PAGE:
It is true that there is nothing that prevents bankers today from providing loans to credit worthy individuals who are members of SHGs. But a formal recognition of provision of individual loans to the members of SHGs with good track record on the back of an implicit (not explicit) guarantee as a component of priority sector lending of banks, would go a long way in boosting the demand for such loans. It would encourage bankers to lend and borrowers to access formal financial institutions to meet their financial requirements. Bankers do not bear much additional substantive risks. Afterall, loans provided to SHGs were done so without any collateral backing and have borne impressive returns till date.

In the absence of credible signalling mechanism about the credit-worthiness of these individuals, such transactions would not have materialized. The banks benefit by increasing their loan portfolio without a disproportionate increase in the risk assumed, while the poor consumer gains access to the formal sources of credit provisioning, and government becomes able to more effectively target and deliver its assistance. We have a clear Pareto improvement, brought about by the signal emanating from membership of a credit-worthy SHG.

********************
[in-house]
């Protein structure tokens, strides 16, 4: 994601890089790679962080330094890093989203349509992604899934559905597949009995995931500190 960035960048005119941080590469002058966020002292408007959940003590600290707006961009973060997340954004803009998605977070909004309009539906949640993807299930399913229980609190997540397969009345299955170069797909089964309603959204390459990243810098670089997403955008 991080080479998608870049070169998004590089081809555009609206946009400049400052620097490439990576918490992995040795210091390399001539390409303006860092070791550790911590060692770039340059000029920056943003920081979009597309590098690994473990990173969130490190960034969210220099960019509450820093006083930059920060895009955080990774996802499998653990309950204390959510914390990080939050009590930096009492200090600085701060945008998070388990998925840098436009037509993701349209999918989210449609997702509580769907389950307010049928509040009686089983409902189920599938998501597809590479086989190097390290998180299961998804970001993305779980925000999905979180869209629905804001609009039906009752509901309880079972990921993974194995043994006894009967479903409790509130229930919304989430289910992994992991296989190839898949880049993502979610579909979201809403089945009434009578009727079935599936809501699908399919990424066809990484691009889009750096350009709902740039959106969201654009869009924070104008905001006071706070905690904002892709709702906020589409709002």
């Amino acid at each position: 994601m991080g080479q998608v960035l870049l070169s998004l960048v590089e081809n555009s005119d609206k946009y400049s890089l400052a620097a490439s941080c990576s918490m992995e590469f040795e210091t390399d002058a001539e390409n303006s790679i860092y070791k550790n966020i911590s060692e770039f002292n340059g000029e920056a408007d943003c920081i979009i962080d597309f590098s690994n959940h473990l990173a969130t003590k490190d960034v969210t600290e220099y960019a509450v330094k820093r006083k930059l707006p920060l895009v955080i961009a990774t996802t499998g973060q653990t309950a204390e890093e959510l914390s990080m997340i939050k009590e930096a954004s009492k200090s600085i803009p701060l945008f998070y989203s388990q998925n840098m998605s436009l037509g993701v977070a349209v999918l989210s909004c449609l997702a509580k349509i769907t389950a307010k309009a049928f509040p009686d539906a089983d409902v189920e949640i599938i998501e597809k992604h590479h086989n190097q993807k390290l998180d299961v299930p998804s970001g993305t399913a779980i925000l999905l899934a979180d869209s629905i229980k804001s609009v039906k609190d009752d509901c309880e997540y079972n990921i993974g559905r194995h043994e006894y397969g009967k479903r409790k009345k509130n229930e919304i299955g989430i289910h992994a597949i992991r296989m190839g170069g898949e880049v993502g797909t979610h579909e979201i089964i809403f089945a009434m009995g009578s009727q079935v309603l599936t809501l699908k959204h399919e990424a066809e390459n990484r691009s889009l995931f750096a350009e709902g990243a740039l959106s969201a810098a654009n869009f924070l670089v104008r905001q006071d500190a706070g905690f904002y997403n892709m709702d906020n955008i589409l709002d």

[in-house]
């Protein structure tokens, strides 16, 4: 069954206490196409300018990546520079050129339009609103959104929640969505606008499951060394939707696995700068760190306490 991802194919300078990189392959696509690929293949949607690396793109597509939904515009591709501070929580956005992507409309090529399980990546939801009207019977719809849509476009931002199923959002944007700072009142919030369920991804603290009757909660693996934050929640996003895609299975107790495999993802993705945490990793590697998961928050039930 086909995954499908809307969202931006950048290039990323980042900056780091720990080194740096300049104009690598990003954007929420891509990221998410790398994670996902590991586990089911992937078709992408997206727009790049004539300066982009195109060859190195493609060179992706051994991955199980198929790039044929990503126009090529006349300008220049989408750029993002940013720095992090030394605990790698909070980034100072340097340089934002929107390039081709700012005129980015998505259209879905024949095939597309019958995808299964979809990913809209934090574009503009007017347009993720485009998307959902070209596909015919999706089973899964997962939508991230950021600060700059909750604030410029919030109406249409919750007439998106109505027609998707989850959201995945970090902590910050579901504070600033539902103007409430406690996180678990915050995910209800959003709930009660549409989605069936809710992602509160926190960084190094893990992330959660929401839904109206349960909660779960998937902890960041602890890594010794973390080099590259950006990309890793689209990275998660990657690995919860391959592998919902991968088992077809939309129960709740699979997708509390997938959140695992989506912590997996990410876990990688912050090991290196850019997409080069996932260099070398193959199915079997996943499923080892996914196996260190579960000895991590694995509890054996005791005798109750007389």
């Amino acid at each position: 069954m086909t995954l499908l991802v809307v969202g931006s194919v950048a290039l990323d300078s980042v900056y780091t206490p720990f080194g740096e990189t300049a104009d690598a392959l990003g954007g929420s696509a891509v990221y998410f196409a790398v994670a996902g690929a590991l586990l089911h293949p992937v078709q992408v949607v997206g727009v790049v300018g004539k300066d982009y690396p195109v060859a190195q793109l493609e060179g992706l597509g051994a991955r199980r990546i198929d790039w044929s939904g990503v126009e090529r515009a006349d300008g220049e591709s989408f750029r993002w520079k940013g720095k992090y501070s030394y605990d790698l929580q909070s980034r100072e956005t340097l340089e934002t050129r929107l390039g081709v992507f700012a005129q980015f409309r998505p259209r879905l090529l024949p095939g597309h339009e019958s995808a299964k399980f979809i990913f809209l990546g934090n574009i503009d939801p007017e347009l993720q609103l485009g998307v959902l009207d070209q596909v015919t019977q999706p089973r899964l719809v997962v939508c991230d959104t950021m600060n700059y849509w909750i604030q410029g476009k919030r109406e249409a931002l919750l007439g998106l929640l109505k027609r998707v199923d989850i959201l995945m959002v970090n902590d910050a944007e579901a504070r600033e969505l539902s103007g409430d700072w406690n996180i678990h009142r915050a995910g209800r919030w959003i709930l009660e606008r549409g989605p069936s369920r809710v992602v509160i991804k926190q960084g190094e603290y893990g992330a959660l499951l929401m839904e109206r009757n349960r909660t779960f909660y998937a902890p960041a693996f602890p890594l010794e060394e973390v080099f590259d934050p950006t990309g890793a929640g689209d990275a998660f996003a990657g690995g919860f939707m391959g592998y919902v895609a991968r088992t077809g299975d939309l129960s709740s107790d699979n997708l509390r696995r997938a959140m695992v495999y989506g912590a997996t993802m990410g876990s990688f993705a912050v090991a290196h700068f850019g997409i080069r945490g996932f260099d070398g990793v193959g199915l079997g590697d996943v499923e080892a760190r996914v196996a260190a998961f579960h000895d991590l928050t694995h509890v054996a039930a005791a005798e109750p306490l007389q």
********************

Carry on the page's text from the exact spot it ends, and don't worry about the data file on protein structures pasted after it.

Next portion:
In order to avoid any moral hazard arising from this, it may be prudent to limit such lending to only those groups which have availed of and repaid atleast one or two tranches of loans in the recent period. The lending should be done strictly only after a resolution has been passed by all the members of the group permitting the specific individual to access the loan. Further, such lending can start off with small loans and the credit limits can be progressively loosened, both among group members and specific individuals availing of the loans. Also, the initial rounds of such loans can be limited to specific categories of expenditures like purchases of consumer durables, automobiles, student education loans etc.